Using R Programming to Enhance Mathematical and Statistical Learning.

Using R Programming to Enhance Mathematical and Statistical Learning. Using R Programming to Enhance Mathematical and Statistical Learning. - Start

Added : 2019-01-31 Views :17K

Download Presentation

Using R Programming to Enhance Mathematical and Statistical Learning.

Download Presentation - The PPT/PDF document "Using R Programming to Enhance Mathemati..." is the property of its rightful owner. Permission is granted to download and print the materials on this web site for personal, non-commercial use only, and to display it on your personal computer provided you do not modify the materials and that you retain all copyright notices contained in the materials. By downloading content from our website, you accept the terms of this agreement.

Presentations text content in Using R Programming to Enhance Mathematical and Statistical Learning.


Using R Programming to Enhance Mathematical and Statistical Learning.

Dr. Joseph McCollum and Dr. William AdamczakBusiness Analytics and Actuarial Science DepartmentSiena CollegeLoudonville, N.Y.


Poor ability with Order of Operations.Difficulty with notation.Poor ability of students when it comes to logic and algorithmic thinking.

Taking the time to think through a problem.Acceptance of the “black box” answer.Weaknesses of Students


How coding in

R helps: A function to calculate standard deviation or correlation cannot be built without first understanding the order of events which leads to an understanding of the notation. This understanding is not available when using prepacked functions.Writing Code to Overcome the Weaknesses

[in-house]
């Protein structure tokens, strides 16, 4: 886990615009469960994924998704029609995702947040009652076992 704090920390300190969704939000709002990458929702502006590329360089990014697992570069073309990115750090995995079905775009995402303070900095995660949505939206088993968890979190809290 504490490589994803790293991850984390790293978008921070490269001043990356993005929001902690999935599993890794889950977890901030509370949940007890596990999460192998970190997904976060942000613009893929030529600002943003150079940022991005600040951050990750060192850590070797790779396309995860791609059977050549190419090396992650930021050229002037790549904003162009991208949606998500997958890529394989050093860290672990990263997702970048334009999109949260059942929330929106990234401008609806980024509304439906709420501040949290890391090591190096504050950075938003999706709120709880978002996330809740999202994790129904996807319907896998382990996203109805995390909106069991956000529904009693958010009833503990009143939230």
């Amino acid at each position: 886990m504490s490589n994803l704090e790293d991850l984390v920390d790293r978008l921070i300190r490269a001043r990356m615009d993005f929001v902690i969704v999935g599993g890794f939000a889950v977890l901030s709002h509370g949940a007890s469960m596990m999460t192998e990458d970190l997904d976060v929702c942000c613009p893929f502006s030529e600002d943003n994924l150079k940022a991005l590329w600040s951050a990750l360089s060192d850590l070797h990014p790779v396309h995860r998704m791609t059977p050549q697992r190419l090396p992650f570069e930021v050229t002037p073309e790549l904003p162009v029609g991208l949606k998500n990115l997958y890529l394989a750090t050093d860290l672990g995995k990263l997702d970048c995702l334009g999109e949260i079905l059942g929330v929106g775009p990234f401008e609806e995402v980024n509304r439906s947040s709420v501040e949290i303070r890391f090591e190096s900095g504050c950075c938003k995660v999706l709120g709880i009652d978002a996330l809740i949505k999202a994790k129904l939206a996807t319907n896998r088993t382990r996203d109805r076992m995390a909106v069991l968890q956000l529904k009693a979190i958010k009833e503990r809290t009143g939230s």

Averagefunction <- function(x){Sum(x)/length(x)

}Zvaluefunction <- function(x, dec=TRUE){Ifelse(dec,abs(qnorm((1-x)/2)), “Error”)}

Warm Up Exercises


Example 1:

stdev <- function(x, sample=TRUE) { denom <- ifelse(sample,length(x)-1,length(x)) mean <- sum(x)/length(x) numer <- sum((x-mean)^2) sqrt(numer/denom)






nderstand Standard Deviation


Students do covariance.Students do correlation.Students build a Confidence Interval for Mean with Population Standard Deviation Known. This is a great example to talk to students about default values.

Extension to Learning


bobCI <- function(x, ci=0.95, stp=1){ mean <-sum(x)/length(x) zvalue

<-abs(qnorm((1-ci)/2)) serror <-stp/sqrt(length(x)) lb <-mean - zvalue * serror ub <-mean + zvalue * serror









CI for Mean and Sigma Known


Using Code/Functions as a Framework


Example 2: t.test in Rt.test

(x, y = NULL, alternative = c("two.sided", "less", "greater"), mu = 0, paired = FALSE, var.equal = FALSE, conf.level = 0.95, …)The arguments taken by t.test provide a framework for selecting the correct test based on the context of the problem and address all considerations. Using Code/Functions as a Framework


Load the dataset called Golf and you will have a sample of 33 golfers who competed in the 2017 Masters. You will have each golfer’s first round and final round score.Question 1: Use a 1% level of significance to determine if the population mean score for the first round is greater than 70?